© 2015 The Outlaw Observer and Opinion

The Suspicious Mind

The Suspicious Mind

A four part Counseling series

Beginning November  1st

on

How to cope with suspicion, paranoia, doubt and secrecy.

Learning to deal with every aspect of the conspiratorial mindset.

Flood victims need emotional and spiritual strength in the time of storm

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The Texas floods are a firm reminder of the devastation which can be caused by violent weather. It can almost instantly bring destruction of life and property changing thousands of lives forever.

We have seen the pictures and videos of the rising water and people being rescued from isolated areas caused by the floods but that’s not the entire picture; there are also the unseen pictures of the devastation brought to the minds and spirits of the victims of the flood.

This is in reference to my new Examiner.com article,

Flood victims need emotional and spiritual strength in the time of storm

One Pastor’s Memories of Hurricane Andrew
One pastor’s memories of Hurricane Andrew August 24, 2012

Twenty years later, living on the hurricane prone Gulf coast of Brownsville, Texas and this pastor/writer still remembers well my personal encounter with the devastation brought by Hurricane Andrew to my home, family and church in South Florida.Monday…
One pastor’s memories linger August 25, 2012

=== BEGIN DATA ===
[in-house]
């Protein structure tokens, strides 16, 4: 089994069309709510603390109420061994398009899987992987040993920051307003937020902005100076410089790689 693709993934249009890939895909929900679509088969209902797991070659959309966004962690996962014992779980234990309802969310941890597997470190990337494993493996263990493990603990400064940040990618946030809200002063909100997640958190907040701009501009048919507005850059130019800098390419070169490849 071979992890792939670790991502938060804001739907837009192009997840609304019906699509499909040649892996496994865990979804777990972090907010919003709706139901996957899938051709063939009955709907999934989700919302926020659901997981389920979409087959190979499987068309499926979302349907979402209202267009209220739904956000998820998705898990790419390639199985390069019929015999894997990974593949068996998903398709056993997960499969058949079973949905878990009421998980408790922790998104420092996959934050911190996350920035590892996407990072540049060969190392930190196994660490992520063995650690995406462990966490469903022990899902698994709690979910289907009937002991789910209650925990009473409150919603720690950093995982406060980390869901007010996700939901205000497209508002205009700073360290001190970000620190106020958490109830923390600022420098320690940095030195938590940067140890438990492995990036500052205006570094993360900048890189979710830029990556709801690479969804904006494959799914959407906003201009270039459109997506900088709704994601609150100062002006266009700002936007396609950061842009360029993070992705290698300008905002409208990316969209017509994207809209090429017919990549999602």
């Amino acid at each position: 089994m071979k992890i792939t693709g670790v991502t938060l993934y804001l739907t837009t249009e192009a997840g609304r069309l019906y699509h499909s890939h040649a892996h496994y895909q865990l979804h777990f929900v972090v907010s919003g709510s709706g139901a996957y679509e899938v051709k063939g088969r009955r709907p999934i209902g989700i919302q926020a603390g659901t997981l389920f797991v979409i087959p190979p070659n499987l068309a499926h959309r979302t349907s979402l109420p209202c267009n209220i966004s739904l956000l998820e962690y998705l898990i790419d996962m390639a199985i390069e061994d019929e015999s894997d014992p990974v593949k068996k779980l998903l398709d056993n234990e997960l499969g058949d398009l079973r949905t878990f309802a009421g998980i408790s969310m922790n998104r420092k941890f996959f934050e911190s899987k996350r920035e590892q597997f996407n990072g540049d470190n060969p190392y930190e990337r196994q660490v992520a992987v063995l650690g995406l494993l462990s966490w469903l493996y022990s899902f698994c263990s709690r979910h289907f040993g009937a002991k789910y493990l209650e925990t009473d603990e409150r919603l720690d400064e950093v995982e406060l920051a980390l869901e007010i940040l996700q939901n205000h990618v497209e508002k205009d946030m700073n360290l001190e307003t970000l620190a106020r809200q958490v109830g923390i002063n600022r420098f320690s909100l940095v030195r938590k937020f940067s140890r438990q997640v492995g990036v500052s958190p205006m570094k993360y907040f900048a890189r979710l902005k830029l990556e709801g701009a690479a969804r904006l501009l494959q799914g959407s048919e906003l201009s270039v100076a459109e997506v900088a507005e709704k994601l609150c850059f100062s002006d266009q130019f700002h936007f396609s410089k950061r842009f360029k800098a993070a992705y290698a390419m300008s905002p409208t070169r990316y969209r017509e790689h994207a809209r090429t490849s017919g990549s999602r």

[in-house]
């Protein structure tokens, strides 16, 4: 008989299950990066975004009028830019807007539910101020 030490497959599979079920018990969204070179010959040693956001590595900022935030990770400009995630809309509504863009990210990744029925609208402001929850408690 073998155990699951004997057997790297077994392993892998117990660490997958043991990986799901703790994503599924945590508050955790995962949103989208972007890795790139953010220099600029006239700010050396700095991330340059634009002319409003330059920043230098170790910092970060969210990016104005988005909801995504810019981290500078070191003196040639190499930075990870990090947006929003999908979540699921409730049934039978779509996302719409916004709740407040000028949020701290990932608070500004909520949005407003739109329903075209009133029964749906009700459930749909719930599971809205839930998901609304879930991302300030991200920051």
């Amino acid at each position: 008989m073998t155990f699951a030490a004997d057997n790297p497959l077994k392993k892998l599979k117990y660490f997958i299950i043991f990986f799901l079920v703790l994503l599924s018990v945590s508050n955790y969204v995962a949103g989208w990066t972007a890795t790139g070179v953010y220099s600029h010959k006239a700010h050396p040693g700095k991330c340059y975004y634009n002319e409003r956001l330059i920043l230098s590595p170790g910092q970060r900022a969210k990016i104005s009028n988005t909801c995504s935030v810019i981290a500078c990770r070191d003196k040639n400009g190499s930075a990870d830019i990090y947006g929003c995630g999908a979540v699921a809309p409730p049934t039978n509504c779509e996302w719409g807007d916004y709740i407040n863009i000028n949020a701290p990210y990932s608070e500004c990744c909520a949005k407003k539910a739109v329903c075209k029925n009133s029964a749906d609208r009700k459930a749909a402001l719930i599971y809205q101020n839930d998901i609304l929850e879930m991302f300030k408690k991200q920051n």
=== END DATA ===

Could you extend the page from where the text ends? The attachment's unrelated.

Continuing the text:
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Enduring the aftermath of Hurricane Andrew August 27, 2012

(Part III and the conclusion to a three part series on Hurricane Andrew, twenty years later.)Almost like the proverbial bad horror film, Hurricane Andrew came, he destroyed and then he left.Unlike the bad horror film however, where you…

The danger of hysteria – by Dr. Lee Outlaw

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A psychoneurosis

Psychologically speaking, hysteria as a phenomenon is a psychoneurosis marked by emotional excitability.

More simply defined, it is behavior exhibiting overwhelming or unmanageable fear or uncontrollable emotion and frustration; a sense of hopelessness yet with feeling and determination.

The problem occurs when a mind or minds conditioned in hysteria begin to produce hysterical results. Read the rest of this entry »

If they’re not lying they’re probably dying

 

by

Dr. Lee Outlaw

Dr. Lee Outlaw’s latest Christian Counseling article from the Examiner.com

 

We have all lied; in fact, let’s be honest, we all do lie. . . . . . 

 

 

Man drinking beer

When going it alone is not enough

by

Dr. Lee Outlaw

It doesn’t matter what the addiction is but especially alcohol and controlled substance addicts require professional help to initiate the recovery process.

For some of the minor addictions (and alcohol and controlled substances are not minor addictions), spiritual help from a minister or prayer group might be all that is needed.

 

Dr. Lee Outlaw’s guidelines for identifying when the need of professional help for addicts is necessary in his latest Christian Counseling article from the Examiner.com #examinercom #LeeOutlaw #Drtruthman3